But, in answer to your question, it was only then when I sort of stepped back, and I really did have like seven or eight of these stories done when I realized that was going to be the book, it was only then that I was able to step back and see what was happening for John, and the direction he was moving in.

So it certainly began with the character. I was very interested in writing a hard-boiled, as it were again, private investigator-style story. The stories themselves really just began as exercises.

Danielle
I guess it probably happened quite organically then. Once you had decided on this series of short stories how did you plan the book so that there was that common link throughout? So that you could tie it altogether as one book?

Zane
Well, like you say I mean it really was a very organic thing, there was no planning – there was no planning happening, which was good because the stories themselves are meticulously planned. I don’t really put pen to paper until I know a huge amount of what’s going to happen and I know entire dialogue interactions, and certainly how the story is going to result. So that part is very carefully planned. I know there are a lot of writers out there who don’t really appreciate the idea of planning or sketching an outline, whatever term you want to use, but it was certainly what I was doing for the short stories. And, ironically enough there was nothing like that going on for the bigger picture, which makes that bigger picture, to me, sort of quite exciting… the thing that I find most exciting about the book, because everything else had been so carefully thought through, this sort of what you might call the foreground stories had been so carefully thought through. But, what was happening in the background was just sort of John’s own thing.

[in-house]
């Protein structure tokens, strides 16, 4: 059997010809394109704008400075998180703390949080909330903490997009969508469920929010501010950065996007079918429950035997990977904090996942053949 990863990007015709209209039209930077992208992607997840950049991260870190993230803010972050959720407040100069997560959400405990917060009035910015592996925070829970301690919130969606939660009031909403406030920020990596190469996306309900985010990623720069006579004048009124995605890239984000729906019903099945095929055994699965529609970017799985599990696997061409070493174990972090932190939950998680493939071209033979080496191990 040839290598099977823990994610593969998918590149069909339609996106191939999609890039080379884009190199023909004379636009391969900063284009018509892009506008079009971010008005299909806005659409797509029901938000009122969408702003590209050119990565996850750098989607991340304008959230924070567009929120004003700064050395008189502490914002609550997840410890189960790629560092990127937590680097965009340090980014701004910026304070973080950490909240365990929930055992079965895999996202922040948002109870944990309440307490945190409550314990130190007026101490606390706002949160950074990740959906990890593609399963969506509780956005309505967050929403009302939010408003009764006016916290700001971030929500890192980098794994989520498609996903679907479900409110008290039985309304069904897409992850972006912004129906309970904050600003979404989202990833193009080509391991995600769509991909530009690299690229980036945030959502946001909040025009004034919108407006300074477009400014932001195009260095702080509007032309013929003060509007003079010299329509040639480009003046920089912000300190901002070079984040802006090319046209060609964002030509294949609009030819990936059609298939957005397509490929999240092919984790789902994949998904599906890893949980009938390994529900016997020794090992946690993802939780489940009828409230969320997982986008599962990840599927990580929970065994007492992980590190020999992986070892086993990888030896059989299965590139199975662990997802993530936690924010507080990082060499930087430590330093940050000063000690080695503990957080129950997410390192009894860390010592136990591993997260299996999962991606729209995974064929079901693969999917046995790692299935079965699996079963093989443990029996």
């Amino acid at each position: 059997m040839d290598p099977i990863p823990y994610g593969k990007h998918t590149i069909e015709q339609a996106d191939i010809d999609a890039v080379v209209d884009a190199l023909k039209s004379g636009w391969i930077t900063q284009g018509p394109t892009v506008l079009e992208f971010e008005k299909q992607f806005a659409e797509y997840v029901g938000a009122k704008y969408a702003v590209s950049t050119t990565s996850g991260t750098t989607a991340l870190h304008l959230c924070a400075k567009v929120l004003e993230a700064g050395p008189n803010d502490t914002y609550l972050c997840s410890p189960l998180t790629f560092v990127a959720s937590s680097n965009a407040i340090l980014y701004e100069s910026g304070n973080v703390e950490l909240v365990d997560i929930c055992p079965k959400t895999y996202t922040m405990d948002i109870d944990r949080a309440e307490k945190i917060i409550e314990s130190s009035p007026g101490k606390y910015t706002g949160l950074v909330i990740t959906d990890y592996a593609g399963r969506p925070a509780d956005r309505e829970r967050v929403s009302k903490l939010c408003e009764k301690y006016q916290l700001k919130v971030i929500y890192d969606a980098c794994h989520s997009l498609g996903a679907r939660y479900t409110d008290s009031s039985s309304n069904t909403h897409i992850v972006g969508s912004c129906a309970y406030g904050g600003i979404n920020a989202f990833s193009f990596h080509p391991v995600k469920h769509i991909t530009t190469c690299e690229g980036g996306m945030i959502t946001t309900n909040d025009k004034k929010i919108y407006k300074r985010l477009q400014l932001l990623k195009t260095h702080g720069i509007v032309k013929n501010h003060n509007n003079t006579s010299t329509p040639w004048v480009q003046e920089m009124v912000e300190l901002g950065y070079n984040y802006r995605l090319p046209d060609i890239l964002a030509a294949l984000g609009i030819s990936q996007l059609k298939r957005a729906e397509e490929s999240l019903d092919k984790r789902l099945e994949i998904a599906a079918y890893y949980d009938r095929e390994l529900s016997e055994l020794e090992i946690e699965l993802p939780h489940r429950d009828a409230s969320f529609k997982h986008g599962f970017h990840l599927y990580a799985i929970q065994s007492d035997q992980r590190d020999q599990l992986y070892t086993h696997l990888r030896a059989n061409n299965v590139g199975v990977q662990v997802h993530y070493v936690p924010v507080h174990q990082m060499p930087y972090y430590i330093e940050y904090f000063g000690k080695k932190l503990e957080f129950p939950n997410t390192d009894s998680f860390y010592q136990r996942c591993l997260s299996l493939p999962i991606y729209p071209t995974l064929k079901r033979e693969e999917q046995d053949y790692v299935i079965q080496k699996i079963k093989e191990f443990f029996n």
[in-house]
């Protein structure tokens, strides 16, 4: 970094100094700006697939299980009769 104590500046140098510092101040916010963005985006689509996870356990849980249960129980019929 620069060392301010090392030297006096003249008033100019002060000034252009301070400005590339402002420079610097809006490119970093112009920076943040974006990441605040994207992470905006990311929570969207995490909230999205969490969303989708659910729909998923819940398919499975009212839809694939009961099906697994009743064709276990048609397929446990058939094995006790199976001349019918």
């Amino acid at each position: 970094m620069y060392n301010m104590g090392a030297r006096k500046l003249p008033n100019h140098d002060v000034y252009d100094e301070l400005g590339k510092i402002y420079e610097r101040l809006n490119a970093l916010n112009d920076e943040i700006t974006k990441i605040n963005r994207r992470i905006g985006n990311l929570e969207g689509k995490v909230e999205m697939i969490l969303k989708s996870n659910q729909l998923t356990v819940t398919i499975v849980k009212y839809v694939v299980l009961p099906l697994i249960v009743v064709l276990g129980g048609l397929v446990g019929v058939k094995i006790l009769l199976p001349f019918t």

Danielle